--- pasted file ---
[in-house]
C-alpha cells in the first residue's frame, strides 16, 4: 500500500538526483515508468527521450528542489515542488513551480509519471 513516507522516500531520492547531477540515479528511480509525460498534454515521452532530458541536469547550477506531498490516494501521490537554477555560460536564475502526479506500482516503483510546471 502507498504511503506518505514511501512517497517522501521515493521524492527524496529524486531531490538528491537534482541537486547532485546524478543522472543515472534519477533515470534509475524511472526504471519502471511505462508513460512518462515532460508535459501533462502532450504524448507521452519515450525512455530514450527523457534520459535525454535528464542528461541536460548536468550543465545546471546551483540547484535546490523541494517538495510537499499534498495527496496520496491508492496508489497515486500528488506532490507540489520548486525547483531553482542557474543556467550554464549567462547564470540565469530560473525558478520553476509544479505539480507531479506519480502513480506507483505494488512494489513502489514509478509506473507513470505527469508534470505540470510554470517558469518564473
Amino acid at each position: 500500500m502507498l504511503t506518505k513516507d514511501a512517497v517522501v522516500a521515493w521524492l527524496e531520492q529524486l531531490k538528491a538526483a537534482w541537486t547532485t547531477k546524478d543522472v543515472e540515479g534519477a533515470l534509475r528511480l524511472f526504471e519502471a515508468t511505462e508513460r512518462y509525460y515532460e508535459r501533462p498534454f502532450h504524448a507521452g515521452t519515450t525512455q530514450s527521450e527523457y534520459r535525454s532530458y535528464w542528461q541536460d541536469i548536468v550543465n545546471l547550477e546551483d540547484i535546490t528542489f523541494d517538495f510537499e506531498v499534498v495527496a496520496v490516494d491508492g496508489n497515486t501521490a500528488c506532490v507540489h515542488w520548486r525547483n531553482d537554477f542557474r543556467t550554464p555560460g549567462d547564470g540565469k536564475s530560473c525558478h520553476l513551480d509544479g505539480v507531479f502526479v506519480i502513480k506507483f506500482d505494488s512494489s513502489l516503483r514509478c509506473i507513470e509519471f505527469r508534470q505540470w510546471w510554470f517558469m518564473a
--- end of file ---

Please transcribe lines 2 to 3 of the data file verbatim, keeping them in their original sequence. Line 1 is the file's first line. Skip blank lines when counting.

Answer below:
C-alpha cells in the first residue's frame, strides 16, 4: 500500500538526483515508468527521450528542489515542488513551480509519471 513516507522516500531520492547531477540515479528511480509525460498534454515521452532530458541536469547550477506531498490516494501521490537554477555560460536564475502526479506500482516503483510546471 502507498504511503506518505514511501512517497517522501521515493521524492527524496529524486531531490538528491537534482541537486547532485546524478543522472543515472534519477533515470534509475524511472526504471519502471511505462508513460512518462515532460508535459501533462502532450504524448507521452519515450525512455530514450527523457534520459535525454535528464542528461541536460548536468550543465545546471546551483540547484535546490523541494517538495510537499499534498495527496496520496491508492496508489497515486500528488506532490507540489520548486525547483531553482542557474543556467550554464549567462547564470540565469530560473525558478520553476509544479505539480507531479506519480502513480506507483505494488512494489513502489514509478509506473507513470505527469508534470505540470510554470517558469518564473
Amino acid at each position: 500500500m502507498l504511503t506518505k513516507d514511501a512517497v517522501v522516500a521515493w521524492l527524496e531520492q529524486l531531490k538528491a538526483a537534482w541537486t547532485t547531477k546524478d543522472v543515472e540515479g534519477a533515470l534509475r528511480l524511472f526504471e519502471a515508468t511505462e508513460r512518462y509525460y515532460e508535459r501533462p498534454f502532450h504524448a507521452g515521452t519515450t525512455q530514450s527521450e527523457y534520459r535525454s532530458y535528464w542528461q541536460d541536469i548536468v550543465n545546471l547550477e546551483d540547484i535546490t528542489f523541494d517538495f510537499e506531498v499534498v495527496a496520496v490516494d491508492g496508489n497515486t501521490a500528488c506532490v507540489h515542488w520548486r525547483n531553482d537554477f542557474r543556467t550554464p555560460g549567462d547564470g540565469k536564475s530560473c525558478h520553476l513551480d509544479g505539480v507531479f502526479v506519480i502513480k506507483f506500482d505494488s512494489s513502489l516503483r514509478c509506473i507513470e509519471f505527469r508534470q505540470w510546471w510554470f517558469m518564473a